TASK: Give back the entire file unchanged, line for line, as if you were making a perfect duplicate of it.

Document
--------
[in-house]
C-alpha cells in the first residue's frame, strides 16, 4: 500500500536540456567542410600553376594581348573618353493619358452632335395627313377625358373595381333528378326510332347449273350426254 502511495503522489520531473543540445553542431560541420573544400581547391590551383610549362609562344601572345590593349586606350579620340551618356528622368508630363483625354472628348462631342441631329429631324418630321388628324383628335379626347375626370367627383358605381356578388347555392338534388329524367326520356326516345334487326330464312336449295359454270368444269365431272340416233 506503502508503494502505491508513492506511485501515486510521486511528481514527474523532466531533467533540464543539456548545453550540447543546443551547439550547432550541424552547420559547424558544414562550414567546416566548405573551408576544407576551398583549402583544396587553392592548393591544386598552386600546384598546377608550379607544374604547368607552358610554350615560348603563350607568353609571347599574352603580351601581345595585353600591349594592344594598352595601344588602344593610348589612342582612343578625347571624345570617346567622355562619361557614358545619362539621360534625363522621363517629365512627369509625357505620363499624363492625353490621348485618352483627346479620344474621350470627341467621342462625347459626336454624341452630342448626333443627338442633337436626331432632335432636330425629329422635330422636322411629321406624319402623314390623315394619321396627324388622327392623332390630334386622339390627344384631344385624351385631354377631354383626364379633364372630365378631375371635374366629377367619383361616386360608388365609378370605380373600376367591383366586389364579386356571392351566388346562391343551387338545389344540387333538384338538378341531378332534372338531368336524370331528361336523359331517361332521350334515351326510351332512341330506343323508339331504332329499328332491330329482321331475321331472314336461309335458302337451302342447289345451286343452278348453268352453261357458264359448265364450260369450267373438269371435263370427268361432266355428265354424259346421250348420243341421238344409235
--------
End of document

[in-house]
C-alpha cells in the first residue's frame, strides 16, 4: 500500500536540456567542410600553376594581348573618353493619358452632335395627313377625358373595381333528378326510332347449273350426254 502511495503522489520531473543540445553542431560541420573544400581547391590551383610549362609562344601572345590593349586606350579620340551618356528622368508630363483625354472628348462631342441631329429631324418630321388628324383628335379626347375626370367627383358605381356578388347555392338534388329524367326520356326516345334487326330464312336449295359454270368444269365431272340416233 506503502508503494502505491508513492506511485501515486510521486511528481514527474523532466531533467533540464543539456548545453550540447543546443551547439550547432550541424552547420559547424558544414562550414567546416566548405573551408576544407576551398583549402583544396587553392592548393591544386598552386600546384598546377608550379607544374604547368607552358610554350615560348603563350607568353609571347599574352603580351601581345595585353600591349594592344594598352595601344588602344593610348589612342582612343578625347571624345570617346567622355562619361557614358545619362539621360534625363522621363517629365512627369509625357505620363499624363492625353490621348485618352483627346479620344474621350470627341467621342462625347459626336454624341452630342448626333443627338442633337436626331432632335432636330425629329422635330422636322411629321406624319402623314390623315394619321396627324388622327392623332390630334386622339390627344384631344385624351385631354377631354383626364379633364372630365378631375371635374366629377367619383361616386360608388365609378370605380373600376367591383366586389364579386356571392351566388346562391343551387338545389344540387333538384338538378341531378332534372338531368336524370331528361336523359331517361332521350334515351326510351332512341330506343323508339331504332329499328332491330329482321331475321331472314336461309335458302337451302342447289345451286343452278348453268352453261357458264359448265364450260369450267373438269371435263370427268361432266355428265354424259346421250348420243341421238344409235